Captured Time Productions
Loop Dreams

Loop Dreams: The Making of a low Budget Movie

Productions Notes



I'm Harvey Hubbell. I make documentaries. But to support my habit, I work as an Assistant Director on other people's movies. And that's how I came to make Loop Dreams.

Being an AD drives some people crazy. But for me feeling comfortable in the midst of chaos seems to come naturally. Maybe it comes from growing up in a large dysfunctional family.

Over fifteen years ago I was a Production Assistant on a low-budget movie made by George and Mike Baluzy called Memoirs of a Madman. It was the story of a psychotic murderer who leads a group of mental patients on a Christmas Eve killing spree. By the time it was over two AD's had been fired or quit and I had my credential as a First AD.

I saw the Baluzys intermittently after that. At their Halloween party they dug graves in the lawn and attacked the arriving guests with chain saws. Life imitating art, I guess. Meanwhile, I began working with a talented team of documentary makers. Writer and Fulbright Scholar Jeremy Brecher added lugubrious ponderousity to our team. (By the time we were done with him, he was writing comedy.)

My own documentary Electronic Road Film was what they call a critical success. It won an Emmy, and Telluride IndieFest Director Michael Carr called it "The best 'grassroots' depiction of current American values". That and the credit cards it was produced on were enough to buy me a cup of hemlock. The poet William Blake once said, "If a fool would persist in his folly he would become wise." I don't know if we became wise, but we certainly persisted in our folly and in seven years of production our team won a total of six Emmys.

Meanwhile, I kept AD-ing features and 35mm commercials to support the documentary folly. When the Baluzys and their Producer Mike Delfay asked me to AD their new feature Blackmale, I thought, why not combine two kinds of folly at once? I said I would -- but only if I could make a documentary about it. They agreed, and signed releases for a dollar apiece. George demanded a box of Evermore cigars as well.

When I signed on as 1st Assistant Director, George and Mike had a crew of seven including George and Mike. With two weeks to go we needed at least 50 bodies whether we could pay them or not. We pushed back the start date and got down to work.

I worked on assembling two overlapping teams -- one to help make Blackmale, one to make the movie about the making of Blackmale. We assembled an intern army. As professionals came on board for Blackmale, we recruited a few of them to be our double-agents. Roger Coraggio, one of my old interns who started his own business, showed up with a state-of-the-art DVD camera. We immediately hired him to work as primary cameraman for the documentary and to shoot video inserts for Blackmale.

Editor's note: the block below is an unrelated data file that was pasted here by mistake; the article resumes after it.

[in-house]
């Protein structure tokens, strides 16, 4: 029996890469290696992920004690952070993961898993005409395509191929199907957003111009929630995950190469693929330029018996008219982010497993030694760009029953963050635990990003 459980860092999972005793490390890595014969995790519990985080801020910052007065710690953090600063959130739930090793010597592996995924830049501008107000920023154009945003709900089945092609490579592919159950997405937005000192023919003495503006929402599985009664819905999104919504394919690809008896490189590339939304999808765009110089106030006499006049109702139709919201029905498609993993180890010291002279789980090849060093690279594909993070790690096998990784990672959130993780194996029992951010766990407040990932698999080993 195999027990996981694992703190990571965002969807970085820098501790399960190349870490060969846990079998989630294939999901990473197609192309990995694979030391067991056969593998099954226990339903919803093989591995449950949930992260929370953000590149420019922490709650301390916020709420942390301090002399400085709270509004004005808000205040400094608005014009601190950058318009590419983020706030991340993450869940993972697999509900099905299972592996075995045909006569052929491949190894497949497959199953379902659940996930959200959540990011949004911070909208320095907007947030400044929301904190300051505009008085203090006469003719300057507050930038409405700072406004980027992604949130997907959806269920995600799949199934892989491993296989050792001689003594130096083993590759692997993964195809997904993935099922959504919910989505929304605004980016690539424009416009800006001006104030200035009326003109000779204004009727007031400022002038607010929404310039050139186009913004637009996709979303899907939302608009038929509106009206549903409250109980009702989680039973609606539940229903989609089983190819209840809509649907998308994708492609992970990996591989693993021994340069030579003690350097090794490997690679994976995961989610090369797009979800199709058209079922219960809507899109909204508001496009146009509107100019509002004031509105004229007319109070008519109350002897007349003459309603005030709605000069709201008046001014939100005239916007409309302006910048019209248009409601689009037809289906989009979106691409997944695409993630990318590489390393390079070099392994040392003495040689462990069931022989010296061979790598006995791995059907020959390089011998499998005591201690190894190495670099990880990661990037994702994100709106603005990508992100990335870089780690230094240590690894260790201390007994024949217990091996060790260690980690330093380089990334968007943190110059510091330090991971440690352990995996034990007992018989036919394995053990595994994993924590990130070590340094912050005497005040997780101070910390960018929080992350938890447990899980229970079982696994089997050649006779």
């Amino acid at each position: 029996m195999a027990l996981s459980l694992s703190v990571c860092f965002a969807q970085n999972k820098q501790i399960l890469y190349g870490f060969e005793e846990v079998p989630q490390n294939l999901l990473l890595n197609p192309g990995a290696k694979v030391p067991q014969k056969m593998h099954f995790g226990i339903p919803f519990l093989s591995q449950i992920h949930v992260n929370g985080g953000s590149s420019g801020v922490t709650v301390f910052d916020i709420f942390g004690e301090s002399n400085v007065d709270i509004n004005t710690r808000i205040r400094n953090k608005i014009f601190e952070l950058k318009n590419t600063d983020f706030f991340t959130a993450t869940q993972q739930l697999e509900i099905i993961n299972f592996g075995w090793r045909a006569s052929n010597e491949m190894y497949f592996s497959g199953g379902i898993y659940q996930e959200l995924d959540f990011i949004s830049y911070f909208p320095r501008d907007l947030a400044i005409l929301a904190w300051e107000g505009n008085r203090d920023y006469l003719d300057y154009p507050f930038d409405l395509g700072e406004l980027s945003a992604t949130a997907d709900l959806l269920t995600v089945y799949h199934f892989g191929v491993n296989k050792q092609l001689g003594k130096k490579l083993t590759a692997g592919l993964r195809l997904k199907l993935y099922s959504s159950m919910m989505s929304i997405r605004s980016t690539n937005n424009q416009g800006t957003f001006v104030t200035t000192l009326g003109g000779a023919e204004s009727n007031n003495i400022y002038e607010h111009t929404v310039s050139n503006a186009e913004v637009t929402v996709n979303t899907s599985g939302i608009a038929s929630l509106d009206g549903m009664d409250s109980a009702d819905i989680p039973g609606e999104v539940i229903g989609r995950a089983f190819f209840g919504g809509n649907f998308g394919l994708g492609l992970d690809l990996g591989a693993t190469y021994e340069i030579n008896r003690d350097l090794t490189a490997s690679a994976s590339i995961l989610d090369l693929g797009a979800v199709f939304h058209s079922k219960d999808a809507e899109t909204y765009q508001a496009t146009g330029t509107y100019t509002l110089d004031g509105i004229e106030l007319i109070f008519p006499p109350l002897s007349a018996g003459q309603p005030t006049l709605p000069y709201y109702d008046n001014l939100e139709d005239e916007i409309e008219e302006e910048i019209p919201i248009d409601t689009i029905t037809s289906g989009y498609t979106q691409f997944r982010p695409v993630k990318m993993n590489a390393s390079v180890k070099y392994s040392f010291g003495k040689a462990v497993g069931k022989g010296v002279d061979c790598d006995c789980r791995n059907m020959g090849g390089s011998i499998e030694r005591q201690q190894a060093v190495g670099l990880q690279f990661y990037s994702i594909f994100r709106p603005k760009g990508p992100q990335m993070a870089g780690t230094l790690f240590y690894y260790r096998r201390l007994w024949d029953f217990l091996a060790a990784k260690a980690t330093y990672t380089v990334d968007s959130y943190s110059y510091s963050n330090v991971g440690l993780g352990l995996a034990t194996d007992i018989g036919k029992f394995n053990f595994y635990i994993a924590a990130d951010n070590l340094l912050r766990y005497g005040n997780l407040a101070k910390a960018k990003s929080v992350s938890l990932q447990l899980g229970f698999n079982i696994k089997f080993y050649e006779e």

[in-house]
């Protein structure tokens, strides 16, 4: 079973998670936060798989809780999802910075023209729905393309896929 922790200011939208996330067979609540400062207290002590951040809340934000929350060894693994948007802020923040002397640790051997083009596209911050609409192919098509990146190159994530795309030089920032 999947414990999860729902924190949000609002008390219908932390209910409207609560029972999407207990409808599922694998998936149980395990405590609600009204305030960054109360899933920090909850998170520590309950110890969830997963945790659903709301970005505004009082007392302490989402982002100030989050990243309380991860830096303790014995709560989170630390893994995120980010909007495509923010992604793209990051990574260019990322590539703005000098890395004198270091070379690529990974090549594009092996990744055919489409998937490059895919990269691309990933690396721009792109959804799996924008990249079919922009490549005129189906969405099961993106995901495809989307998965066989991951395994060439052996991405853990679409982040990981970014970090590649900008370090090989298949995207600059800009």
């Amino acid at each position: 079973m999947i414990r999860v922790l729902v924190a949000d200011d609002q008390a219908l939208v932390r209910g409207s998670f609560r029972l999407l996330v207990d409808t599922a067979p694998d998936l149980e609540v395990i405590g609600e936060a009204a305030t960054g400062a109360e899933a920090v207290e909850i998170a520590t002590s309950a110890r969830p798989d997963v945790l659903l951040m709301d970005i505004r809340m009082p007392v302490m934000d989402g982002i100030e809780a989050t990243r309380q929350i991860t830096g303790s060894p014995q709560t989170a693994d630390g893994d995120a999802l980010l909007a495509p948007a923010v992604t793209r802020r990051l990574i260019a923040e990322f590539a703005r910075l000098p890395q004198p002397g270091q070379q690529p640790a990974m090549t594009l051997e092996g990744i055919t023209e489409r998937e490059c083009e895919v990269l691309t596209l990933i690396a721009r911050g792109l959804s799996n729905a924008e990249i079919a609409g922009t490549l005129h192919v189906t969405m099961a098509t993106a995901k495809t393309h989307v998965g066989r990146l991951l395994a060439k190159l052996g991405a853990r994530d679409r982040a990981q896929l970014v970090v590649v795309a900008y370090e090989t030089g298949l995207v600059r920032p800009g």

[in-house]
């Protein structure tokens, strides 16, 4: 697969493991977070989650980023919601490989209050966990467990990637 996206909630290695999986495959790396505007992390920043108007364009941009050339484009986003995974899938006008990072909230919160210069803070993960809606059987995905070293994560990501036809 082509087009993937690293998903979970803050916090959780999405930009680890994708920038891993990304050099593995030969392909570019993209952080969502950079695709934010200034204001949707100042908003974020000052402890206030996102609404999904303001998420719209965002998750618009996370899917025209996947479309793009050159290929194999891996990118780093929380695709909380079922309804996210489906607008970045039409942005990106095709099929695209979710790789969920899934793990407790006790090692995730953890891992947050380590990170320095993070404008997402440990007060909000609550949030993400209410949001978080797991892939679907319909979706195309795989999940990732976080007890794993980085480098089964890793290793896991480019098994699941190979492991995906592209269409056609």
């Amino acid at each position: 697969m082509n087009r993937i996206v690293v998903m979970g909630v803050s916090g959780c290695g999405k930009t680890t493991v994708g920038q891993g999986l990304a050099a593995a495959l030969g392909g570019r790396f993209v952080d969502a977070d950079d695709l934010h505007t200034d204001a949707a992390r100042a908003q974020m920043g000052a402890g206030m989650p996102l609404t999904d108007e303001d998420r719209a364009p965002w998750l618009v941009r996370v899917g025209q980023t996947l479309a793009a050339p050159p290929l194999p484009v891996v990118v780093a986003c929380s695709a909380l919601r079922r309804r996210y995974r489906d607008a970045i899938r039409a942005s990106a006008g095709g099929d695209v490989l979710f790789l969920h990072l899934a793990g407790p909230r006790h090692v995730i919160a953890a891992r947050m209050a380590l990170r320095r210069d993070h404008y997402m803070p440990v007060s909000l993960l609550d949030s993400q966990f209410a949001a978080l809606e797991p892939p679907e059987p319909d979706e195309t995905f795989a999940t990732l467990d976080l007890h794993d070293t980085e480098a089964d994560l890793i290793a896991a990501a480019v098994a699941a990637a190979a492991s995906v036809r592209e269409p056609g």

The feature began like most low budget features -- an ambitious script and not enough money. In an interview, my wife asked their producer, "Why work on low budget films?" His reply, "Cause nobody's stupid enough to give us money for high budget films!" Brian McAward the Director of Photography told her, "Everyday's a battle and you have to have a battle plan."

But not everyone in the crew had a plan, some people were just following their dreams. A stunt double told our camera, "I'd love to be an actor, I would, but the only thing I don't like is remembering the lines." And amidst the chaos my wife yelled to Director Mike, "Do you lose your temper a lot?"
"Do I! I get a little psychotic I think."
"Is that a part of filmmaking?"
"I don't think so, I think it's a part of being psychotic!"

So be it; that was our crew. These were the people who put their lives on hold to become devotees to a cause. We had 40 locations in 30 shoot days, stars pummeled in bar room fights, actors nearly run over on location, sixteen hour shifts from unpaid crew, and one destroyed dolly.

Barely intact, and out of work at the end of Blackmale production, I convinced a third of the crew to help on Loop Dreams, logging over a hundred hours of tape and working long into many nights to create a rough cut. Remembering early cable TV work, I called my now established working buddy, Patrick Ahearn, to look at the tapes -- and he became our Editor. Patrick brought 15 years of on and off-line editing experience to our team and the ability to tell a story with comic and dramatic pacing.

Initially I saw Loop Dreams as a behind-the-scenes, Entertainment Tonight-type program. As incompetence compounded chaos I began to think of it as The Gang that Couldn't Shoot Straight. But gradually I came to realize there was a deeper story here.

No one who ever worked on Blackmale may ever win an Academy Award, and some won't even be able to make a living in the movie business. But for a time, everyone who worked on Blackmale was touched by


the magic of the movies. If they weren't in the limelight, at least they were in the wings. One of them told us, "I like that energy. The energy that starts to flow when it's going crazy." Others said "I just get a buzz"; "it's almost like addictive"; "it's almost like a high." Loop Dreams is the story of the people who had no guarantee that they would get a reward, unless doing this was its own reward. It's the story of the dreamers, the addicts, the warriors. The hopes and aspirations of independent filmmakers.

And me? Let's just say that surfing the chaos of a large, dysfunctional movie crew represents my comfort zone.


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